Florida insurance regulators took over Fort Lauderdale-based Guarantee Insurance Co. Monday, two weeks after determining that the company was insolvent.
A spokesman for the Office of Florida's Chief Financial Officer told the Business Journal that the Florida Department of Financial Services (DFS) was officially appointed as a receiver of Guarantee Insurance Co. late Monday.
He added that DFS officials will be "on site assisting Guarantee Insurance Co. with moving forward through the liquidation processes."
The non-profit Florida Guaranty Association, a state fund that pays claims of insolvent insurance companies, will help pay the outstanding unpaid claims of GIC's policies.
Florida's fund will only pay claims for policies written in Florida. For other states where Guarantee did business "the processing and payment of pending workers’ compensation claims will be made in accordance with the statutes of each of those affected states," a spokesman said.
Gurantee was licensed to sell worker's compensation insurance in forty states and the District of Columbia, and wrote business in thirty-one states and the District of Columbia at the time of liquidation.
Guarantee had approximately 8,600 active policies as of November 13, 2017, including 1,250 in Florida. Based on its 2016 annual report, the company wrote $279.9 million in gross premiums in 2016.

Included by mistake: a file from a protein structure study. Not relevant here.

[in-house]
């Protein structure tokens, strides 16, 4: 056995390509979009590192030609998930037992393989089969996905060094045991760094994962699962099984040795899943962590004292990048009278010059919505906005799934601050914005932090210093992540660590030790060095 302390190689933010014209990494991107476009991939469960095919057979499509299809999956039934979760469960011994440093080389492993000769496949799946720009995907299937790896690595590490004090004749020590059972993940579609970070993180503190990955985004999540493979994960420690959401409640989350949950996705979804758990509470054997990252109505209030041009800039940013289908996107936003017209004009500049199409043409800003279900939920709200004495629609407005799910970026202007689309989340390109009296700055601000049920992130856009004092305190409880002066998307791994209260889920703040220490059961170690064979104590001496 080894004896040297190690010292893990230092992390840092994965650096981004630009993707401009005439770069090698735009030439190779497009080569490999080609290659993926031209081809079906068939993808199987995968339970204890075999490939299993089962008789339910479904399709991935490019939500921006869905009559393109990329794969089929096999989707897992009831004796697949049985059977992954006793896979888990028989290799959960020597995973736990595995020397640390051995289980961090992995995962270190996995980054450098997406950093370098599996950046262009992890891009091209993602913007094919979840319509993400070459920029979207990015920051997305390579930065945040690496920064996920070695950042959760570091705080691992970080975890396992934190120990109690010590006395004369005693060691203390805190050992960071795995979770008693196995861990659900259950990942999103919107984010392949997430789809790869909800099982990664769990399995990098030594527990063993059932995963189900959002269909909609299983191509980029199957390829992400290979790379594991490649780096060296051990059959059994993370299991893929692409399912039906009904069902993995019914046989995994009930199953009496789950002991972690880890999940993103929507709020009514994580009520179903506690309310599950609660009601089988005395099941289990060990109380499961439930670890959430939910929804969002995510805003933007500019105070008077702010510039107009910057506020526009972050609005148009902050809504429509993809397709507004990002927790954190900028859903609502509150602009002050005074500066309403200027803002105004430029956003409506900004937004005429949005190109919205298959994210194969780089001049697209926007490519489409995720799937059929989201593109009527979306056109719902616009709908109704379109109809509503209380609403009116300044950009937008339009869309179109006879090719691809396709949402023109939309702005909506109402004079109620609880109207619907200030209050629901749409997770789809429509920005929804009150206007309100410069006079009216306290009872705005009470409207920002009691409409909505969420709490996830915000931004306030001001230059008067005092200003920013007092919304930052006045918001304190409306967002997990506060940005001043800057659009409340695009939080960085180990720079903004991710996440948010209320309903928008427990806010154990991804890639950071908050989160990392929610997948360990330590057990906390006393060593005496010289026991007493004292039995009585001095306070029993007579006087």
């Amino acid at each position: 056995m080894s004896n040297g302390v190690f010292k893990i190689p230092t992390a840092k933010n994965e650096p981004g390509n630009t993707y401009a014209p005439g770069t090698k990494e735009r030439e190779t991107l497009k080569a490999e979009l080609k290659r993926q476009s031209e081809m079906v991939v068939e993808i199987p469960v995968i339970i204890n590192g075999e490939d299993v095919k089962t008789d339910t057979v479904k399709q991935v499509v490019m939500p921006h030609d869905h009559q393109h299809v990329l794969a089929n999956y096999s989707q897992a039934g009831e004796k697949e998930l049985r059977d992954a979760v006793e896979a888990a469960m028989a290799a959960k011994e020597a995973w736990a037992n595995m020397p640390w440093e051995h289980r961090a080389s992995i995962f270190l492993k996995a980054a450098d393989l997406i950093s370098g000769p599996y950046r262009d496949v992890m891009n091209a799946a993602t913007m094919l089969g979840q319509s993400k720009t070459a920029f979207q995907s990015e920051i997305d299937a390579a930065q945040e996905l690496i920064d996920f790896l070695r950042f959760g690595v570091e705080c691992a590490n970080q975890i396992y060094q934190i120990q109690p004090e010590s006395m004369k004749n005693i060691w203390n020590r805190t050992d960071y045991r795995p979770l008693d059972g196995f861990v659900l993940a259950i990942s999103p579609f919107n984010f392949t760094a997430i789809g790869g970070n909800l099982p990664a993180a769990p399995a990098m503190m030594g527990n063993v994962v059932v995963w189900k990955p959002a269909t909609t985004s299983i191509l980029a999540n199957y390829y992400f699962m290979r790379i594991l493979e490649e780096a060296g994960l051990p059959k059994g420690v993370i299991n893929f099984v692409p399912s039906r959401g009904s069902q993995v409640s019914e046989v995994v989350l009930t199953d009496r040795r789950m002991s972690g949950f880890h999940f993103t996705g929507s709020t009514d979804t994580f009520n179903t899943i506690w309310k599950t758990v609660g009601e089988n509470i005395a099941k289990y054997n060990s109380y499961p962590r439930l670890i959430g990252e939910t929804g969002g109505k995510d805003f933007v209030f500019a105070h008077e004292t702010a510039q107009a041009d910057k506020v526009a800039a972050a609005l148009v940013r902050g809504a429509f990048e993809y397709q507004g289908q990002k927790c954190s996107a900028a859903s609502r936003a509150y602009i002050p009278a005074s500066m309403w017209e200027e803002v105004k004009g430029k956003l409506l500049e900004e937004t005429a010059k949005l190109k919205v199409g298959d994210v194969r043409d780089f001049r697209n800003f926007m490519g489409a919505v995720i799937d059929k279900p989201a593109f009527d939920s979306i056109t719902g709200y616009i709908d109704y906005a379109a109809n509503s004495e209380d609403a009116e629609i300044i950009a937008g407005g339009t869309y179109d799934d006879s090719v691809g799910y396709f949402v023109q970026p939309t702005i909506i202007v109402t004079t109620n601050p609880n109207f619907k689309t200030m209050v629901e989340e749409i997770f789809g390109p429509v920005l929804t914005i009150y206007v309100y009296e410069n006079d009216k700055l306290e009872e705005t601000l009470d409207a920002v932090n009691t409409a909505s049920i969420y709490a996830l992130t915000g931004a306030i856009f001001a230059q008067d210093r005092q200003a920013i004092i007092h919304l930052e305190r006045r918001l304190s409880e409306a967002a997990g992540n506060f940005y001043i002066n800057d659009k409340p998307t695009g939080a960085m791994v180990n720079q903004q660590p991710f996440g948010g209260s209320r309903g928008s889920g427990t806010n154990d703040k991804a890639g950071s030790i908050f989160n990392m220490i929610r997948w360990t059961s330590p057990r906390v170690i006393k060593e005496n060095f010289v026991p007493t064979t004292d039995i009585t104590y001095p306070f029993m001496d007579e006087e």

Guarantee was majority owned and founded by Steven Mariano, who also founded Patriot National Inc., a publicly traded insurance services company that counted Guarantee as one of its biggest customers. Mariano resigned from Patriot in July amid a falling stock price and shareholder lawsuits.
According to the Florida Office of Insurance Regulation, Guarantee Insurance Company's board consented to being placed in receivership on November 13.
In a Nov. 17 letter to Florida’s Chief Financial Officer Jimmy Patronis, regulators determined that Guarantee had insufficient assets to pay all outstanding obligations. According to the letter, GIC's actuary asked the company to increase its reserves, which caused the company to go from a $42.18 million surplus to a deficit of $236,775.
In addition to being insolvent, regulators said that Guarantee "systematically transferred funds totaling at least $15.74 million to Steven Mariano" through June 2017 "with no discernible benefit to GIC or documented business purpose."
Guarantee Insurance Co. was Patriot National's biggest customer. As a result of the company being placed in state receivership, Patriot National lost 60 percent of its business and had to lay off 250 of its employees, according to a recent filing with the Securities and Exchange Commission.
A call to Guarantee Insurance Co.'s CEO Mike Sluka was not immediately returned.
(Article Courtesy: Keith Larsen via South Florida Business Journal)